This week, I was lucky enough to visit the City of London Police Museum, something not normally open to the public without booking. The museum is crowded into a single, stuffed-full room in Wood Street Police Station. As you might imagine contains stuff intimately connected with London since their formation in 1839, from their uniforms - which they had to wear at all times, even off duty and included a strengthened top hat they could stand on to look over walls - onwards and upwards.

I think some of the stories are fascinating, so I will share them over the next days.

posted by Ham at 00:02 -- Comments here: 1

Friday, October 05, 2012

You Are Missing



As some people noted yesterday, Kings Cross - and specifically platform 9 3/4 - is where the Hogwarts Express departs. The best photo opportunity is, of course, with you pushing the "trolley" through the wall. Makes for some fun, anyway, and rather nice to see the station management have a sense of whimsy. There is a nearby bookshop that is capitalising on the merchandising, but (possibly surprisingly) that's all.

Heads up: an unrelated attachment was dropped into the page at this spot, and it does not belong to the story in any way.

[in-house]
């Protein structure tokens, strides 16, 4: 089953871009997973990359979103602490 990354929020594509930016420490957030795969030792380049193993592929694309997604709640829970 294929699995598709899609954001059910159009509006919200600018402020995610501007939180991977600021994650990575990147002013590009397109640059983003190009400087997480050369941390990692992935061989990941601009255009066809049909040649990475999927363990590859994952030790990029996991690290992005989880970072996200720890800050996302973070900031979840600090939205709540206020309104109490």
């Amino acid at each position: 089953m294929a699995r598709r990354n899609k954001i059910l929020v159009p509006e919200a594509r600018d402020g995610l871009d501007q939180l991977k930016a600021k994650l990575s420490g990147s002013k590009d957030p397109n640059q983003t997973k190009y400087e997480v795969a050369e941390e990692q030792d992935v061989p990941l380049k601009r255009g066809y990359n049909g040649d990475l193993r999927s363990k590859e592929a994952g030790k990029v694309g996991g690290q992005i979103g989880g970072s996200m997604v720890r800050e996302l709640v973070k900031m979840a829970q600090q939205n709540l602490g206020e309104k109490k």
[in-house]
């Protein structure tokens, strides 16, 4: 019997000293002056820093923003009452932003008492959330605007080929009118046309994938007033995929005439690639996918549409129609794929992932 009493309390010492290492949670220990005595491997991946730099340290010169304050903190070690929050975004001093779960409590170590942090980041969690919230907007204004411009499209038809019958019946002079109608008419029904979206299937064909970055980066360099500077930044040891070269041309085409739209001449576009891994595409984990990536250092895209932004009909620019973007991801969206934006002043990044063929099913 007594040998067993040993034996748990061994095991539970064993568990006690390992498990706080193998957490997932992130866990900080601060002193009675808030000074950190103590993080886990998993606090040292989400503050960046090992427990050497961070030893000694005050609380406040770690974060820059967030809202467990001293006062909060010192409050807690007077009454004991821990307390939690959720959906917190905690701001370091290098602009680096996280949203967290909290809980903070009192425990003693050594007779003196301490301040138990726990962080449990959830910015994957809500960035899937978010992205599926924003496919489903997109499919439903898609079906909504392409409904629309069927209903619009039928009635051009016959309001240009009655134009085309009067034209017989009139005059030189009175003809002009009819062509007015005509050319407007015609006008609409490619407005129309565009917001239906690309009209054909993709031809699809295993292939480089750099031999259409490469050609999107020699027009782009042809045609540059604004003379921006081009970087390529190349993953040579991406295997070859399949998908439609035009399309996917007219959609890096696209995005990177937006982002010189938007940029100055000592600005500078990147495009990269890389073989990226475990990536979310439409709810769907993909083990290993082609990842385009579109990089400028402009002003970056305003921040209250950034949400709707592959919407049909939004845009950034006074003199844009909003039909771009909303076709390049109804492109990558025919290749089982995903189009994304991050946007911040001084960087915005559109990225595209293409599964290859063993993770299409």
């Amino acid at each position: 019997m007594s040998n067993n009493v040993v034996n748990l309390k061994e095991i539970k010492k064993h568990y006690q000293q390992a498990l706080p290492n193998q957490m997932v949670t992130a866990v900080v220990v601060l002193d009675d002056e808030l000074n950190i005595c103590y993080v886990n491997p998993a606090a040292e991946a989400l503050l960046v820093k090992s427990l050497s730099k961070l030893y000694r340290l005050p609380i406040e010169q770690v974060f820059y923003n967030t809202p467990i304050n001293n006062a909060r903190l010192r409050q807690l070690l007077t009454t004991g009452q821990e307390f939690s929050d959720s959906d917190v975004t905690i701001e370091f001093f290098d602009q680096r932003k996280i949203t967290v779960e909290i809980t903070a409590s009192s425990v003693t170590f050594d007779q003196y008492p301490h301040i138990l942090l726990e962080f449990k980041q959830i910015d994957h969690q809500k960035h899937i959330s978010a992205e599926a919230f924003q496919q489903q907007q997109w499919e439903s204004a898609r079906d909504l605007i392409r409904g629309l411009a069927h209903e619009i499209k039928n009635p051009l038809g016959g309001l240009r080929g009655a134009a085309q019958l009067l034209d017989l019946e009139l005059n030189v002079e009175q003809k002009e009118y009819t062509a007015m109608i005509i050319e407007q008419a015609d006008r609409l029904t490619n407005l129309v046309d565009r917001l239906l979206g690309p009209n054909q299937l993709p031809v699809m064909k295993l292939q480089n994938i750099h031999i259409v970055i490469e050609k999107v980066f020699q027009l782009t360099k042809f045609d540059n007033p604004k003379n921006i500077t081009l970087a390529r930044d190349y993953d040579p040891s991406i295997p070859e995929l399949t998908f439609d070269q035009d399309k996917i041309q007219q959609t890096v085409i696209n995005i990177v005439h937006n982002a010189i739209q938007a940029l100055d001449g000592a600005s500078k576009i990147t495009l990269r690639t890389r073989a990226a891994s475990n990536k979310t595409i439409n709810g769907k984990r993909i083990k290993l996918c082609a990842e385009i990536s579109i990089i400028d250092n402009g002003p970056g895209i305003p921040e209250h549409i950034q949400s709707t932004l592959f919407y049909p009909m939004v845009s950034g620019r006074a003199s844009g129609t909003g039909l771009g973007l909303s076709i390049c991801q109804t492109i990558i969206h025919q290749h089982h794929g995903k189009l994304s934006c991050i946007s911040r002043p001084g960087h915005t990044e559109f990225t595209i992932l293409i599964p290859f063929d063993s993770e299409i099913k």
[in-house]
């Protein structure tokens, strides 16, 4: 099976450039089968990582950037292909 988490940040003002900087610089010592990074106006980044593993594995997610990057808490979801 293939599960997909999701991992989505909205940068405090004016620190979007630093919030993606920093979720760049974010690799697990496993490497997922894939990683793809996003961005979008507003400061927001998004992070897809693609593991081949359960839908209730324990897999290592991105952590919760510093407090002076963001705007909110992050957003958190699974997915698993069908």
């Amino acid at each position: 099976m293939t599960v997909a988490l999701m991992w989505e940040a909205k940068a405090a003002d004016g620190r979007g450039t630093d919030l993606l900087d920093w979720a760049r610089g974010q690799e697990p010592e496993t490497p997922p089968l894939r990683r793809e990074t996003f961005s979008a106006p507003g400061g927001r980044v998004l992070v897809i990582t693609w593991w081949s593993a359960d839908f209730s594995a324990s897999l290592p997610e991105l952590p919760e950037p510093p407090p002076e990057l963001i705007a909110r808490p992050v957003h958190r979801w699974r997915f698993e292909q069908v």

posted by Ham at 00:00 -- Comments here: 5

Thursday, October 04, 2012

Inside Kings Cross Station



I had to travel to Leeds through Kings Cross for the first time since it reopened, impressive isn't it?

posted by Ham at 00:02 -- Comments here: 5

Wednesday, October 03, 2012

Legacy



One of the stranger pieces that the London Borough of Waltham Forest chose to adorn the roadside. Diamond Geezer has been wandering around the park over the last couple of days but missed this out.

posted by Ham at 00:02 -- Comments here: 2

Tuesday, October 02, 2012

Exhibition Road



As an example of how to revitalise an area, you can't do better than look at Exhibition Road. It used to be an unpleasant no-mans-land that people only walked down when they had no option. By blurring the barriers between traffic and pavement, it slows traffic down and gives priority back to people.

posted by Ham at 00:02 -- Comments here: 0

Monday, October 01, 2012

Gale Force Nun



This sculpture in Berkley Square is actuallly from a local gallery and available for sale. No price ticket, though. Strange that.

posted by Ham at 00:02 -- Comments here: 0

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Name: Ham Location: London, United Kingdom View my complete profile